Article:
Colonial history is no longer taught to young British officers at Sandhurst. And most American military planners might never have heard of the desperate battle to save an outpost called Rorke’s Drift in the Zulu Empire.
But that Victorian battle in 1879, and the 1964 movie Zulu that was based on it, have a crucial lesson for Allied forces now facing Islamist militias in flashpoints across the Middle East.
In the film, the Zulu chief sends a wave of warriors on a suicidal assault on the British outpost at Rorke’s Drift – men armed with assegais or traditional spears, gunned down by volleys of rifle fire.
The African losses are heavy. But they are not trying to win with this first assault: they are probing for weak points in the British defences, scoping out what weapons they have and how they use them.
There are strong parallels this week with the situation in the Middle East.
The Iranian-backed drone attack on US army outpost Tower 22 in the Syrian desert – in which three marines were killed and 40 suffered horrific injuries – has echoes of long forgotten colonial conflicts which helped to lay the gunpowder trail to World War I, just as we could face another world war now.
Our enemies, the Houthis in Yemen attacking shipping in the Red Sea and Hezbollah guerrillas backed by Iran, are testing the West’s resolve and how we might fight back.
After five days of dithering, America ‘hit back’ with B1 bombers and cruise missiles, blasting dusty and largely empty militia bases in the desert. Since then, a joint operation by the US and UK, backed by Australia, Bahrain, Denmark, Canada, the Netherlands and New Zealand, has struck 36 targets across 13 locations in Yemen.
Defence Secretary Grant Shapps was at pains this weekend to emphasise that RAF strikes on Houthi targets were not intended as ‘an escalation’, rather a mission ‘to protect innocent lives and preserve freedom of navigation’. Meanwhile, though the U.S. Air Force’s high tech weapons have killed an estimated 37 militants, officials in Washington said they had no intention of striking Iran itself, repeatedly stressing they did not want war with Tehran.
These statements signal to the Yemeni militias and their backers that we do not have the stomach for war, and recoil from killing our opponents – let alone risking the lives of our own forces.
The Foreign Secretary, former PM David Cameron, echoed this yesterday: ‘We need to send the strongest possible signal to Iran that what they’re doing through their proxies is unacceptable. [They] will ultimately be held accountable for what they do.’
Precision strikes that do nothing but destroy a few temporary bases are not ‘the strongest possible signal’. Nor is the killing of a handful of Houthi rebels who treat death as martyrdom. Frankly, they are regarded by their puppet-masters in Tehran as expendable.
The Tower 22 bombing was carried out by the terrorist militia group Kataeb Hezbollah which, as Turkish journalist Amberin Zaman revealed at the weekend, is not actually banned in the UK – their supporters were able to march down Whitehall on Saturday chanting anti-West slogans. Britain is trying to play an international role, but this demonstrates we cannot even police our own streets effectively.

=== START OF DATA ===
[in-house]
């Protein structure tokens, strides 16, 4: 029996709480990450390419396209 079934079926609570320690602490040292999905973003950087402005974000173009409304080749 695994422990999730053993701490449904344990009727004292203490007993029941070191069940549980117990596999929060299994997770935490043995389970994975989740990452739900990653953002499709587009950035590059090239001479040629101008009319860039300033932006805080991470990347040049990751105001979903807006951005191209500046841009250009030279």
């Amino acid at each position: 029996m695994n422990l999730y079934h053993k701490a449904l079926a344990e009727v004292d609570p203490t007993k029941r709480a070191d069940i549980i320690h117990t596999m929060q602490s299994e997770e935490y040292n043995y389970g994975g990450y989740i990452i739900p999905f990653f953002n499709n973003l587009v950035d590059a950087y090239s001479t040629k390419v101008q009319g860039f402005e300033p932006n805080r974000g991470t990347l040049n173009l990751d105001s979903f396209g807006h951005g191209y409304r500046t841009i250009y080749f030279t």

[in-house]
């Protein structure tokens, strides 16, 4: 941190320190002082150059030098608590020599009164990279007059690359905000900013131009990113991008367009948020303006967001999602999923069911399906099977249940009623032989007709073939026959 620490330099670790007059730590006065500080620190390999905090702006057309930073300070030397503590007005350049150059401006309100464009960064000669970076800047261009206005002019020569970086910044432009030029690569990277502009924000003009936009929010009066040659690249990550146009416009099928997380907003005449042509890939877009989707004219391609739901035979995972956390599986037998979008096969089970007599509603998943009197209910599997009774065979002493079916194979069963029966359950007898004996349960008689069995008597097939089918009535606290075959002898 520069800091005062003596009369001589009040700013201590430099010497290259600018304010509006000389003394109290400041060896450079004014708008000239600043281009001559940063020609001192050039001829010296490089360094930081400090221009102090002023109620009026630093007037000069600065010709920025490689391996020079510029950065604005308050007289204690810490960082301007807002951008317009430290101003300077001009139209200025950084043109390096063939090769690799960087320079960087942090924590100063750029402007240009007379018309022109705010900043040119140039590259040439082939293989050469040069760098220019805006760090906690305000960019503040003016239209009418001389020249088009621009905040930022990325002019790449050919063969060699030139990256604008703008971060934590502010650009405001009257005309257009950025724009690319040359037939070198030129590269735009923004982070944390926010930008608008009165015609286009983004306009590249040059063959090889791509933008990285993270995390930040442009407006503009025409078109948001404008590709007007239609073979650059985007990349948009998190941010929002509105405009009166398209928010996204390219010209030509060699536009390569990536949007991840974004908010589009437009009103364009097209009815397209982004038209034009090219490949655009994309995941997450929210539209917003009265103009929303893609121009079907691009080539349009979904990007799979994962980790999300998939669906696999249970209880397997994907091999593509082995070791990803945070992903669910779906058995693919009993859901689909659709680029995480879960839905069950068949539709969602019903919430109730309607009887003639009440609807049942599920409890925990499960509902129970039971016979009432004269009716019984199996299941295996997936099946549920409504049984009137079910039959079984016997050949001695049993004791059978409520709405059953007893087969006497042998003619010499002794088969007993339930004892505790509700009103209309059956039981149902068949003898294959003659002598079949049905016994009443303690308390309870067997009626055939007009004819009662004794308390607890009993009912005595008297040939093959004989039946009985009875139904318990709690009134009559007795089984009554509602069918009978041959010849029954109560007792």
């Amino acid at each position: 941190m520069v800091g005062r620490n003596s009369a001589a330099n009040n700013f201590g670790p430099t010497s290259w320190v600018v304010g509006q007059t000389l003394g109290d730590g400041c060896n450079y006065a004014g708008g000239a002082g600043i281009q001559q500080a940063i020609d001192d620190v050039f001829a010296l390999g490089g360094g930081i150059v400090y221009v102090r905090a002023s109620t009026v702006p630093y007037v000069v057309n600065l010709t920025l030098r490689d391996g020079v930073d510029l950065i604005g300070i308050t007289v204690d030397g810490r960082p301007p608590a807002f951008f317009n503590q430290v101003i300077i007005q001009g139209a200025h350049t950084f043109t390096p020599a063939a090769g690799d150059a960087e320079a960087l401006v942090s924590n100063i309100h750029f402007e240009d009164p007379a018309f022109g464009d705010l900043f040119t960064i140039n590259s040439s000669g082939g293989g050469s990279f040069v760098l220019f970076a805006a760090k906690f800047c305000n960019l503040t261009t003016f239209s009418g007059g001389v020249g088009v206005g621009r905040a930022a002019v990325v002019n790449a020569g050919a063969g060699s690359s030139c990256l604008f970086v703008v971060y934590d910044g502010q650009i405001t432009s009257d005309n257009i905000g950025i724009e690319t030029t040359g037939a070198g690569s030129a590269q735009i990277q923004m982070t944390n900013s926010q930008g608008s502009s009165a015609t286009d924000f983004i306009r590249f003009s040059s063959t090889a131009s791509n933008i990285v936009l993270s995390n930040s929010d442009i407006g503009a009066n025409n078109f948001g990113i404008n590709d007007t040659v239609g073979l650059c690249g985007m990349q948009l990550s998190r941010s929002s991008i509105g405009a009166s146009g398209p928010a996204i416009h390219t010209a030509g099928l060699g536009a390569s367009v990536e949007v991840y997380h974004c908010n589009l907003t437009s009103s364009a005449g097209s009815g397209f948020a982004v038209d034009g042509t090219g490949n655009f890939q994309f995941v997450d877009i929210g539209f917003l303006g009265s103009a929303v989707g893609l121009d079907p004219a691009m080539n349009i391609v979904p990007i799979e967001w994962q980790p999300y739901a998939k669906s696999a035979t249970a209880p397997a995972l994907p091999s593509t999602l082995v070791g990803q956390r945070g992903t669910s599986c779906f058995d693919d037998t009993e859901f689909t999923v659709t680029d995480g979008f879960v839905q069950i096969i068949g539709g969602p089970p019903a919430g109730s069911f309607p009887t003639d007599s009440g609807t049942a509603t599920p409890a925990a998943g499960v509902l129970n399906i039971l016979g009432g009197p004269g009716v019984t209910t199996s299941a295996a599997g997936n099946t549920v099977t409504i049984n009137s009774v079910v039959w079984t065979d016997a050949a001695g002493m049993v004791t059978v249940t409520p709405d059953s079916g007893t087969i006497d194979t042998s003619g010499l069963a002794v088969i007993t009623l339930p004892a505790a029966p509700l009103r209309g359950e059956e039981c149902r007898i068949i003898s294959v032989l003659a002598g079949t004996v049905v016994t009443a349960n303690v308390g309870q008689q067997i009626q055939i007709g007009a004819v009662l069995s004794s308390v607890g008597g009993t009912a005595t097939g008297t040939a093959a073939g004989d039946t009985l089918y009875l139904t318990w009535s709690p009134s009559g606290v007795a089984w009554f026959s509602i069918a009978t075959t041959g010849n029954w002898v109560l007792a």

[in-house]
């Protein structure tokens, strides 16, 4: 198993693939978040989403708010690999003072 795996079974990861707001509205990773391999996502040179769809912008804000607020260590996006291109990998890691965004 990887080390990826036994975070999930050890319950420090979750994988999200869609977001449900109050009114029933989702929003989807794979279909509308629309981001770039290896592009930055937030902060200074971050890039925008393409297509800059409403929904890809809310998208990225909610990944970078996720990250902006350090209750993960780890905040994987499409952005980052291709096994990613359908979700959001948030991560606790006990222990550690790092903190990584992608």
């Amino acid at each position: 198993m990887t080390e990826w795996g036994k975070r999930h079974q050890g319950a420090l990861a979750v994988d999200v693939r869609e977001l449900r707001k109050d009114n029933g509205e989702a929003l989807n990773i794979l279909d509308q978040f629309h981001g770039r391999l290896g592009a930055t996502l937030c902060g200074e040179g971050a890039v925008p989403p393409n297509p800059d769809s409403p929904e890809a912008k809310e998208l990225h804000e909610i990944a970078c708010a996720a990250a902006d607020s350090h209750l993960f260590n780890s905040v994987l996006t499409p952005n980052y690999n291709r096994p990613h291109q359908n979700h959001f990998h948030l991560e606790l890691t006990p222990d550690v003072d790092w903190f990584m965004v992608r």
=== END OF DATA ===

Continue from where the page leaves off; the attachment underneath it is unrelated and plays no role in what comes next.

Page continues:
If the Americans are oblivious to the lessons of Rorke’s Drift, they should at least remember Vietnam. At the height of that gruelling war, U.S. Defence Secretary Robert McNamara gave an interview explaining that his policy was to inflict enough deaths and damage on the North Vietnamese to make their Communist leaders back off from fighting the U.S. Army.
President Ho Chi Minh listened to that in such disbelief that he asked to have the tape replayed. Then he laughed. McNamara was revealing, he said, that lives mattered – to the Americans! All that mattered to North Vietnam’s fanatics was victory. No price was too high.
Ho Chi Minh’s assessment was right. Far more of his soldiers and untold numbers of civilians were killed. But It was America that gave up paying the price of war.
Today President Joe Biden dares not get drawn into an escalating Middle East conflict, with an election due this year. Democrat voters won’t stand for it. Our PM Rishi Sunak faces the same stark truth.
Britain herself is in no position to wage war against Iran or anyone else. Our military inadequacy is reflected in the fiasco of our two aircraft carriers: HMS Prince of Wales is being rapidly prepared to put to sea, after repairs to a crippled propellor shaft. The ship is needed to deputise for its £6 billion sister ship, HMS Queen Elizabeth II – currently out of commission because of an identical propellor shaft breakdown.
Russia and China are watching on as Iran and her proxies test the West on their behalf. This is a spectator sport for Putin and Xi, but they are looking for signs that we have failed these tests. Instead of responding to their attacks with real military might, we have staged pin-prick reprisals, designed to demonstrate Western technological superiority. But our timid hesitancy is doing nothing to frighten our global rivals.
The battle of Rorke’s Drift was won because we were prepared to fight with a ferocity that equalled the attacks of our numerous enemies. Now we no longer have the ships, the men or the resolve to do so.
With a world in growing chaos, advertising this fact to China or Russia makes the risk of a wider global conflict worse.
Mark Almond is director of the Crisis Research Institute, Oxford.